HaNa Natural Indigo

While exploring the Anusarn Night Market in Chiang Mai, Thailand, Wally and I were drawn to Pattaya Mee’s booth with its variety of beautiful hand-dyed apparel. We struck up a conversation with her and were charmed by her smile and her story.

Before starting HaNa Natural Indigo as a full-time business, Patty worked at a media company in Bangkok. In her spare time, she attended workshops, where she learned about natural dyeing. With no formal training, she began nurturing her hobby, selling her pieces around Bangkok and Chiang Mai. In 2015 she relocated to Chiang Mai and established HaNa Natural Indigo.

What drew you to indigo?
I experimented with many different types of natural dyes, but fell in love with indigo. I love it when the dye changes from green to blue with oxidation — it’s magic!

 

What type of plant does the indigo you dye with come from?

I use the leaves from the Baphicacanthus cusia Bremek plant, which we call hom in Thai.

The Baphicacanthus cusia Bremek plant, or hom, can be used to make indigo

The Baphicacanthus cusia Bremek plant, or hom, can be used to make indigo

How is your indigo dye made?
The exact recipe is a secret. Every artist and studio has their own set of ingredients. I can’t tell you what they are, but I can tell you that many use a dye-producing leaf mix that’s soaked in water and fermented until the mixture becomes yellow or green in color. This is an indication of good-quality indigo.

The exact method Patty uses to create her indigo paste is a secret

The exact method Patty uses to create her indigo paste is a secret

What are the steps taken for the dyeing process?

  • Step 1: Plant
  • Step 2: Harvest
  • Step 3: Soak
  • Step 4: Ferment
  • Step 5: Oxidize
  • Step 6: Filter
  • Step 7: Collect the paste
  • Step 8: Prepare the vat
  • Step 9: Dye
Creating and dyeing with indigo involves a nine-step process

Creating and dyeing with indigo involves a nine-step process

Your pieces are diverse and imaginative. Where does your inspiration come from for the designs?

Nature and music. There are always imperfections in nature, and with natural indigo dyeing, no two garments will ever be alike. Some patterns are exaggerated like the mountains or the sea. I listen to silly pop songs while creating and like to think that whimsy is reflected in my work.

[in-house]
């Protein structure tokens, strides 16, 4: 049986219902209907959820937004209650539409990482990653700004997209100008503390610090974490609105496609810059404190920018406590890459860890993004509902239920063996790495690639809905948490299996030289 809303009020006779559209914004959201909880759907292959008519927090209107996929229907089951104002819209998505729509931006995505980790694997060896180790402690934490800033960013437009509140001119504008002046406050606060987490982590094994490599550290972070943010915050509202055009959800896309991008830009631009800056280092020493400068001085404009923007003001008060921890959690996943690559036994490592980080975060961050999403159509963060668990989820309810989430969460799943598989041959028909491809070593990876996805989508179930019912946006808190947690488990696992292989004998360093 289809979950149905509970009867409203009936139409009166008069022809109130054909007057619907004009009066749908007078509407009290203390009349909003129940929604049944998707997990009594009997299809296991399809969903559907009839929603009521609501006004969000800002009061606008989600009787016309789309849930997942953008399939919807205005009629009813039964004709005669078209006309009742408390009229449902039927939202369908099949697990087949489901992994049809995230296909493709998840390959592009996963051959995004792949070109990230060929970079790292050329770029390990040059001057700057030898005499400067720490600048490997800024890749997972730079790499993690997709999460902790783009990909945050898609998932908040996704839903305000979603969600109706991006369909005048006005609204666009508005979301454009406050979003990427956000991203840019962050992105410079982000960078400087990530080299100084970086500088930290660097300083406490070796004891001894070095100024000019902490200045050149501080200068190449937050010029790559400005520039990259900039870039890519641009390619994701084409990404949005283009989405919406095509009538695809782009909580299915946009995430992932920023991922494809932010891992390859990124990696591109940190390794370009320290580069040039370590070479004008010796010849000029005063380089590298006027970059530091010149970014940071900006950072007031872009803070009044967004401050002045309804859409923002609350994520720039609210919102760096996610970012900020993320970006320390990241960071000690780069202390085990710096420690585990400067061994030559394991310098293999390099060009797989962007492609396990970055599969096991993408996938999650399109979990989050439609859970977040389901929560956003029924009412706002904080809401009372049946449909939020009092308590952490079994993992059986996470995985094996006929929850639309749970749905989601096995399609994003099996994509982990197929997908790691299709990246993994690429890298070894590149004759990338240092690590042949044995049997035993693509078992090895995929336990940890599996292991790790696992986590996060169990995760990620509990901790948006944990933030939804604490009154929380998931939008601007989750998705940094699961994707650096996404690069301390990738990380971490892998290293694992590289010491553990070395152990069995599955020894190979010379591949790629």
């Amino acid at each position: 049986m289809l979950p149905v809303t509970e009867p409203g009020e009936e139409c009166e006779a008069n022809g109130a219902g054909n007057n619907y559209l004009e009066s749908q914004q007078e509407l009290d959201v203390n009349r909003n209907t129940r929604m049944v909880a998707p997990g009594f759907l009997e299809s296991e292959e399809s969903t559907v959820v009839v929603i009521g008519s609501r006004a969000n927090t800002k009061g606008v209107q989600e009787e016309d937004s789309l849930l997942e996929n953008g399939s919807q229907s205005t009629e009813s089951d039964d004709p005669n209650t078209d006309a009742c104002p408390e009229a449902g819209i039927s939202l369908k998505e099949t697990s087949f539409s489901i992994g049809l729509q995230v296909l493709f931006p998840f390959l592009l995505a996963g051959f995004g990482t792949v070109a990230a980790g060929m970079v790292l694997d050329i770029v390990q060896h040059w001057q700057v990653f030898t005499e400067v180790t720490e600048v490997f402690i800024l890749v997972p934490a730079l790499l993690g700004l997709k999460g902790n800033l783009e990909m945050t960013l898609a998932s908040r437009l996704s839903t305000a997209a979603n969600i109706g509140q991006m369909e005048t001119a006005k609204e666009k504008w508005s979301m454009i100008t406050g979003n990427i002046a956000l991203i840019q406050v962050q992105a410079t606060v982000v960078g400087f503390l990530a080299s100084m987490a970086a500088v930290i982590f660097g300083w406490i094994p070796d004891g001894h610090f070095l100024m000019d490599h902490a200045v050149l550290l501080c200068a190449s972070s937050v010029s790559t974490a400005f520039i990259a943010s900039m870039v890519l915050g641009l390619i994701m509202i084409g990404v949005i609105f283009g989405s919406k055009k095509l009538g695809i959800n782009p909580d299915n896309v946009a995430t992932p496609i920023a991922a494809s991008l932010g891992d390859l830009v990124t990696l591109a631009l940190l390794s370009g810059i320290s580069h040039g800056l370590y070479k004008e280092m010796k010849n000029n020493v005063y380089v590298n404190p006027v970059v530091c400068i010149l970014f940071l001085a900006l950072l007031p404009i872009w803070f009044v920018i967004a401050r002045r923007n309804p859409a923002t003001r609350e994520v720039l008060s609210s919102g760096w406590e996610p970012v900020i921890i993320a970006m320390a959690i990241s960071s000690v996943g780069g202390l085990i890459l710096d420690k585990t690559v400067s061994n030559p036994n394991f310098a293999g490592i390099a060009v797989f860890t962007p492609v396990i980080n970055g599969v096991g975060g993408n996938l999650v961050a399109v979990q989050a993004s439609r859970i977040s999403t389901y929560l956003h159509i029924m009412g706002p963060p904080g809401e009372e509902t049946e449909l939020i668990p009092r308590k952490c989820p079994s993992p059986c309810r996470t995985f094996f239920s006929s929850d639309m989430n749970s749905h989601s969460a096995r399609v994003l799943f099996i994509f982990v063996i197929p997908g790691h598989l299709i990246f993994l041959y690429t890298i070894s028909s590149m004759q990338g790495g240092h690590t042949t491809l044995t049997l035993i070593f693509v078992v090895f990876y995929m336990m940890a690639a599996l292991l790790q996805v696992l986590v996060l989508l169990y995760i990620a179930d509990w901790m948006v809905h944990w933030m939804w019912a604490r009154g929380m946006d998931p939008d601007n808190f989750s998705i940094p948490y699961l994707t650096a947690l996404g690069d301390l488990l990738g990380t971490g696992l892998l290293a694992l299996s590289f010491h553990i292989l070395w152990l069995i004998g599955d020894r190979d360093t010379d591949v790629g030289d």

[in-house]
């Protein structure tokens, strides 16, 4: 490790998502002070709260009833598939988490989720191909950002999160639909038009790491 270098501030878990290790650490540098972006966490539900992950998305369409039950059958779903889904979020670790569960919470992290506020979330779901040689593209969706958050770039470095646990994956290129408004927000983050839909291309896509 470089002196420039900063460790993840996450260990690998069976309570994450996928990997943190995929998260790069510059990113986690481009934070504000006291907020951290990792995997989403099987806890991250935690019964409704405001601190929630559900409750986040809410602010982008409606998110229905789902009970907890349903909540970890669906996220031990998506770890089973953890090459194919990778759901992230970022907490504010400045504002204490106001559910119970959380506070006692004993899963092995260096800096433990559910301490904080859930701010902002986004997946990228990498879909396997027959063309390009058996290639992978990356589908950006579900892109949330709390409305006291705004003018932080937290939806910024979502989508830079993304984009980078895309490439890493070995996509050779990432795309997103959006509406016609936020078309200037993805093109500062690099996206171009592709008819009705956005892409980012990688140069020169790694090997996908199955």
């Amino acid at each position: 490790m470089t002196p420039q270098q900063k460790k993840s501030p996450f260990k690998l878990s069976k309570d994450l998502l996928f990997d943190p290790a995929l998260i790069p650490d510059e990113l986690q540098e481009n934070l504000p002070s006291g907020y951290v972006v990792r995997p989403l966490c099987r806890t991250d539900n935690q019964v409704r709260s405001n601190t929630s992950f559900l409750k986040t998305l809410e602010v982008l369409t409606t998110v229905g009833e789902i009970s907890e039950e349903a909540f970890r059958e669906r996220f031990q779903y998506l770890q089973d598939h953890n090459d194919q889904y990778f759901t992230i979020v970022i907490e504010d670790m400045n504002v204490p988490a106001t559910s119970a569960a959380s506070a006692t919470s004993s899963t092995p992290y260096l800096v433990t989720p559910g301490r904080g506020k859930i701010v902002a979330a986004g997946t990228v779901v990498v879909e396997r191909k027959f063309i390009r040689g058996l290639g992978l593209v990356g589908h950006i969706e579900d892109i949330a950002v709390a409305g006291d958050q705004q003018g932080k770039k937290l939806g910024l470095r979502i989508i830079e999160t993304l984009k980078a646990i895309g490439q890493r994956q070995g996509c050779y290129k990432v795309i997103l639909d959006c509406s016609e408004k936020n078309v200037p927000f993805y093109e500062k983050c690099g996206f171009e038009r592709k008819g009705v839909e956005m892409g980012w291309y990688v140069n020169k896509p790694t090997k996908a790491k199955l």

Blue hands are a telltale sign that the person works with indigo (or is the god Krishna)

Blue hands are a telltale sign that the person works with indigo (or is the god Krishna)

One last question: How do you get the dye off your hands?

You can’t. :)


If you happen to be in Chiang Mai, you can visit Patty at the Kajidrid shop at the InterInn Hotel just outside the Old City. We purchased an indigo dyed T-shirt and silk scarf all at reasonable prices for handmade pieces — plus they’re easy to pack! –Duke

The adorable Kajidrid shop sells HaNa Natural Indigo products

The adorable Kajidrid shop sells HaNa Natural Indigo products

Kajidrid
17 Thapae Road, Soi 5
ChangKlan Sub-District
Mueang District, Chiang Mai

Where to Eat and Shop in Cassis

Spend a charming day wandering this pretty Provence port — and pick up a bottle of crème de cassis and marc while you’re at it.

Book a tour of the calanques, then spend the afternoon in lovely Cassis

Book a tour of the calanques, then spend the afternoon in lovely Cassis

Built on a hillside, the 17-century medieval town of Cassis, in the South of France, is clustered around a harbor shaped like a crescent (or, one might say croissant). Many of the buildings have beautifully weathered shutters and the town’s warren of charming narrow streets are lined with cafés, restaurants, shops and residences easily accessible by foot, or à pied as the French say.

The lighthouse marks the entrance to the Port of Cassis — one of the best-kept secrets in the South of France